Shopping Cart -

Your cart is currently empty.
Continue Shopping
This website use cookies and similar technologies to improve the site and to provide customised content and advertising. By using this site, you agree to this use. To learn more, including how to change your cookie settings, please view our Cookie Policy
Pocketmags Digital Magazines
Pocketmags Digital Magazines
   You are currently viewing the Australia version of the site.
Would you like to switch to your local site?
Digital Subscriptions > Skeptical Inquirer > Nov/Dec 2018 > ‘I Was There ...’: Harlan Ellison Witnesses the Birth of Scientology

‘I Was There ...’: Harlan Ellison Witnesses the Birth of Scientology

The prolific and iconoclastic writer Harlan Ellison died June 27, 2018, at his home in Sherman Oaks, California, at the age of eighty-four. Preferring the term speculative fiction to science fiction, Ellison wrote more than 1,500 short stories (such as “I Have No Mouth, and I Must Scream”), essays, and reviews. He also wrote film and television scripts, including several Star Trek episodes. He was a natural-born skeptic and participated in a variety of events sponsored by the Committee for Skeptical Inquiry over the years, including a luncheon talk at CSICOP’s Fourth World Skeptics Conference in Burbank in 2002 that ranged widely and irreverently over religion, politics, and science. At that same conference, he was awarded CSICOP’s Distinguished Skeptic Award (see SI, “The Inimitable Harlan Ellison,” September/October 2002). He also wrote the lead tribute to science fiction great Arthur C. Clarke (“Arthur ’N’ Me”) in our July/August 2008 issue. Here is a brief reminiscence by James Underdown, executive director of CFI West in Los Angeles.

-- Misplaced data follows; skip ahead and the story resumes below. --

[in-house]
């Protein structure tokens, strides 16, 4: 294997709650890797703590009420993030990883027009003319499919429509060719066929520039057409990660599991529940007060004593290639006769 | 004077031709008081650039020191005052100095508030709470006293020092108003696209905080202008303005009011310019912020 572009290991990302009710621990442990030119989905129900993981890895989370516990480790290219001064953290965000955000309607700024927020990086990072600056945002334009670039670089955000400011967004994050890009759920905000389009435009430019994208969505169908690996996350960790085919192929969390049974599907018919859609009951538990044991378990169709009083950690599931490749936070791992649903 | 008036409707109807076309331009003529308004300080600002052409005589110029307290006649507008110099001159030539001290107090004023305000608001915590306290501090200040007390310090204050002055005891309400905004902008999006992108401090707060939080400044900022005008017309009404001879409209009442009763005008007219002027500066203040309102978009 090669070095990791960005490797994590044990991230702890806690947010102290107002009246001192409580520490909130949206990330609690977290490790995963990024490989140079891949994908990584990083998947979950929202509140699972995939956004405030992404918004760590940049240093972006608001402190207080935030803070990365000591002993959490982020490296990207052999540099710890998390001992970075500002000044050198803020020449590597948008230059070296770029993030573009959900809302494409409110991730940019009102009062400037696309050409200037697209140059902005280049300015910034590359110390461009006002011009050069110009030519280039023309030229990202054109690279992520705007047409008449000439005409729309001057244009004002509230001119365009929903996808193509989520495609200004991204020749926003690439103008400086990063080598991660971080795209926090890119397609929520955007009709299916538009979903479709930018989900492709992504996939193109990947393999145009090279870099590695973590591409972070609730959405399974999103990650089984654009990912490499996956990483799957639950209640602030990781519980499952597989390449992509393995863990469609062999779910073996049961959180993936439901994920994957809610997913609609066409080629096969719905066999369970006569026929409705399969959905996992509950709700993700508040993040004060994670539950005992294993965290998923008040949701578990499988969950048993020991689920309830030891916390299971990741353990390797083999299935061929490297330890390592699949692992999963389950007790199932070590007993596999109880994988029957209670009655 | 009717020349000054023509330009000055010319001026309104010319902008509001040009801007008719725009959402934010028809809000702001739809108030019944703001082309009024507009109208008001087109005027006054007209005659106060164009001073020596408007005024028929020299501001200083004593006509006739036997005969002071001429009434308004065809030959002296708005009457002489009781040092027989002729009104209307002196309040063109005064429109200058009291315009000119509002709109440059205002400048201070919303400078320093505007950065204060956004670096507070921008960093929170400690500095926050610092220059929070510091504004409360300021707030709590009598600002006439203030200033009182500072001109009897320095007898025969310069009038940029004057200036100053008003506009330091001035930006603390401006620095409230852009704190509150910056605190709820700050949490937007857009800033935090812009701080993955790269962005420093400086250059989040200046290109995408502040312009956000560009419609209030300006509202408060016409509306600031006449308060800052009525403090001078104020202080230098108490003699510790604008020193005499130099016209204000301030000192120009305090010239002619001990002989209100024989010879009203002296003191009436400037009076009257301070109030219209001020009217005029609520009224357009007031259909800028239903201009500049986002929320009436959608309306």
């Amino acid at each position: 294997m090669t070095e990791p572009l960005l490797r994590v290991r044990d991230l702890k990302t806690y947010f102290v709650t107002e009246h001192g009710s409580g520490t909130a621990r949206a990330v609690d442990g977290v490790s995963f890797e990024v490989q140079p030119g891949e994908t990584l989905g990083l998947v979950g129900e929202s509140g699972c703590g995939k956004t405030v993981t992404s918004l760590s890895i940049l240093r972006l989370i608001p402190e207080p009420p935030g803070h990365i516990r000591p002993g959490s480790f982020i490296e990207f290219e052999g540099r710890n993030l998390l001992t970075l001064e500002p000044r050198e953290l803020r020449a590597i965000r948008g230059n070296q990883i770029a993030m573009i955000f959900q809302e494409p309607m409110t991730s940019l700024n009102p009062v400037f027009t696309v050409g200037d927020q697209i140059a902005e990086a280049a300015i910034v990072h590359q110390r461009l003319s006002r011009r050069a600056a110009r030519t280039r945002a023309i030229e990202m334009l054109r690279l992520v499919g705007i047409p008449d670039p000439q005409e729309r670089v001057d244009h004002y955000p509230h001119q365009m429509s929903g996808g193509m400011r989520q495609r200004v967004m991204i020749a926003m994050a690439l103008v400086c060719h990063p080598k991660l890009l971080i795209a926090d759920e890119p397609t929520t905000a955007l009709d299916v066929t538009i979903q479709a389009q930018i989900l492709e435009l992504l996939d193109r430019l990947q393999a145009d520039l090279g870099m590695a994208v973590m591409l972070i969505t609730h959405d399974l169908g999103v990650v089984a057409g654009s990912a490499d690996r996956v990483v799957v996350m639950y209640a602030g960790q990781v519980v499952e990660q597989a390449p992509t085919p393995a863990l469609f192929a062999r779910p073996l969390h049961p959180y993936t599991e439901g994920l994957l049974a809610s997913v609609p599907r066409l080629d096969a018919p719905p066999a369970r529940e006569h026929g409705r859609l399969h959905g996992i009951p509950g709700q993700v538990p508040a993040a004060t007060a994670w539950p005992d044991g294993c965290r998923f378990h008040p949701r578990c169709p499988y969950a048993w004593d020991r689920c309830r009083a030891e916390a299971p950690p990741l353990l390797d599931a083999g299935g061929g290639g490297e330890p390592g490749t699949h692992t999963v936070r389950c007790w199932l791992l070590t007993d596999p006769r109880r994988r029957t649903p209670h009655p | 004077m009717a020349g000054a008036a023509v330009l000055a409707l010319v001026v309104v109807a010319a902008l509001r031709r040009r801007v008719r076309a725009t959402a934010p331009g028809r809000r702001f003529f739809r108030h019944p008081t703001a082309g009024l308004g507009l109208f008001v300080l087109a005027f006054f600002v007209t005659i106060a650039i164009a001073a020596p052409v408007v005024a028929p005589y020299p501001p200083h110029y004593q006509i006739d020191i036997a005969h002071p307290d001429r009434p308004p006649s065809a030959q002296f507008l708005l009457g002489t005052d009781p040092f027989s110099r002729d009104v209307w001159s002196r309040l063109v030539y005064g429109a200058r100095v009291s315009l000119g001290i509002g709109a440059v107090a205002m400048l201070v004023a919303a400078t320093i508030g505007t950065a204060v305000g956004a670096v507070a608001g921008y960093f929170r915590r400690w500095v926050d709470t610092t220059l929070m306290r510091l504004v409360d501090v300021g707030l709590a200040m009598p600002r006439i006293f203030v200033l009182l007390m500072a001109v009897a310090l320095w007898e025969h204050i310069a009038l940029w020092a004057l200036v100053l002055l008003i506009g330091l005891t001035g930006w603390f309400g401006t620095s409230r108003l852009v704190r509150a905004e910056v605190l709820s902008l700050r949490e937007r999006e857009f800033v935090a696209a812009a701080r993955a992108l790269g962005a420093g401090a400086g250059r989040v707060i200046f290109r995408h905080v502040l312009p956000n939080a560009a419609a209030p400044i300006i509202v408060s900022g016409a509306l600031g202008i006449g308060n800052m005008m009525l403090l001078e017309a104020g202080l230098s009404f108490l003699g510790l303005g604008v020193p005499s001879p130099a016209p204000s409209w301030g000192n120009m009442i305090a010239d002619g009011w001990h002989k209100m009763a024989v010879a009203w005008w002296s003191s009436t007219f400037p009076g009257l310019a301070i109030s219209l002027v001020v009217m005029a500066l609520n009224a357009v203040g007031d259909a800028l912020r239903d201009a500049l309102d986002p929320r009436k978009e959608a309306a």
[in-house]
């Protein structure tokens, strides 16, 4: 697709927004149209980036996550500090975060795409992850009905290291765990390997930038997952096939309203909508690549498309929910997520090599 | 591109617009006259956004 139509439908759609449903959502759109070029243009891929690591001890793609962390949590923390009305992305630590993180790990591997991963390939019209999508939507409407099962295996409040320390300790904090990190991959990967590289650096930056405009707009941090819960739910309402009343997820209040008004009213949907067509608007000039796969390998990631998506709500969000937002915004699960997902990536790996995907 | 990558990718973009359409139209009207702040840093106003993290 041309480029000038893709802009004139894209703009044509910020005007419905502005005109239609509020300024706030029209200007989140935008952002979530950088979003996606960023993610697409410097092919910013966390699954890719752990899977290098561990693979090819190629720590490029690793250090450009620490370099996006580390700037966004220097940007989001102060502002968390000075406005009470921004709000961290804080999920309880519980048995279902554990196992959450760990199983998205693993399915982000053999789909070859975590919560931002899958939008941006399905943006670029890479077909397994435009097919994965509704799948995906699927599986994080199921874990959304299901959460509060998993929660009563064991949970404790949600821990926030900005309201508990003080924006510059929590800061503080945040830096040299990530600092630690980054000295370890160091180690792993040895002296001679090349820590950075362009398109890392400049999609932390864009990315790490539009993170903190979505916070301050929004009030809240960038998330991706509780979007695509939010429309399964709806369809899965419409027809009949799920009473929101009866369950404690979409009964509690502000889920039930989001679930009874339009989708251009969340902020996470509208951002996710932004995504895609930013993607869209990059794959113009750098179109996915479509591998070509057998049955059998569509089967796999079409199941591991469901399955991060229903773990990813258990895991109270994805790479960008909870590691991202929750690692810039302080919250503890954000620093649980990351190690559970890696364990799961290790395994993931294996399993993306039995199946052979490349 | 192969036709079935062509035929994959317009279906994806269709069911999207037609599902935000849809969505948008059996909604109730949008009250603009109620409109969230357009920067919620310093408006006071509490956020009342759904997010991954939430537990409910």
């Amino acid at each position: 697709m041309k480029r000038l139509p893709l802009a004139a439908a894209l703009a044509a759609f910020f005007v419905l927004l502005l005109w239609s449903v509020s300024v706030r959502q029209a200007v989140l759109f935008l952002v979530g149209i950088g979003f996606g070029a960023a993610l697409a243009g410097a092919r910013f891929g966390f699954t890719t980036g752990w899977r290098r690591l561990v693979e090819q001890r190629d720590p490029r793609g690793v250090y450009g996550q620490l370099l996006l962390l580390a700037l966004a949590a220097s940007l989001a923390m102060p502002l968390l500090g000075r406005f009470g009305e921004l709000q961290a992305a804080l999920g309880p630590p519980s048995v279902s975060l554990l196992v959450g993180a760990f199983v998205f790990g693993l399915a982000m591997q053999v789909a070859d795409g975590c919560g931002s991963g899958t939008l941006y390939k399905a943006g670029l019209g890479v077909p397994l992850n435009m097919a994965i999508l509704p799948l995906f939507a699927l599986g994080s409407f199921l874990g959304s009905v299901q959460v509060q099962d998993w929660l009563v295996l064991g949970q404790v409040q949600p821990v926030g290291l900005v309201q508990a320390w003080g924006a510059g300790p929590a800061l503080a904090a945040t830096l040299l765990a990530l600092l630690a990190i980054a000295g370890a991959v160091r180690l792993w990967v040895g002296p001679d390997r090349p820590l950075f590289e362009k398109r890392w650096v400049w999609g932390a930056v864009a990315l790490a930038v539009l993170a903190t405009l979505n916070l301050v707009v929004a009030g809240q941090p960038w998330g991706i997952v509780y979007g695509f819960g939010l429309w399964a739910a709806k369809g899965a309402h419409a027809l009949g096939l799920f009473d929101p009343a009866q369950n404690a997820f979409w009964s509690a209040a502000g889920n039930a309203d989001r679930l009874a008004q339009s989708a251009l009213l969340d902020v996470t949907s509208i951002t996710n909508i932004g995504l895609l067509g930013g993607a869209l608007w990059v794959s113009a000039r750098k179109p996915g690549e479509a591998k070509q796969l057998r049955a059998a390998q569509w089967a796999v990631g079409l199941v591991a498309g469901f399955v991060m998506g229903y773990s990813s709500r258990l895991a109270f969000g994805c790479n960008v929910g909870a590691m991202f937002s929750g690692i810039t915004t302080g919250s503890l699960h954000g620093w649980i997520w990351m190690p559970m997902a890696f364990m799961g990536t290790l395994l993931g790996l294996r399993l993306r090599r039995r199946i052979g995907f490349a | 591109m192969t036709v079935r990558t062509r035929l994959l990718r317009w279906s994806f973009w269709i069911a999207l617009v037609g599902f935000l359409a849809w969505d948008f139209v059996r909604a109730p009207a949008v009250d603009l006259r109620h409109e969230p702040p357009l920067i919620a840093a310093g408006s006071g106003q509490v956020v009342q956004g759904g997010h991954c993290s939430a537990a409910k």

Purchase options below
Find the complete article and many more in this issue of Skeptical Inquirer - Nov/Dec 2018
If you own the issue, Login to read the full article now.
Single Issue - Nov/Dec 2018
Or 449 points
Annual Digital Subscription
Only $ 4.33 per issue
Or 2599 points

View Issues

About Skeptical Inquirer

A SKEPTICAL LOOK AT UFOS AND ALIENS Arthur J. Cramp: The Quackbuster Who Professionalized American Medicine Grand Illusions and Existential Angst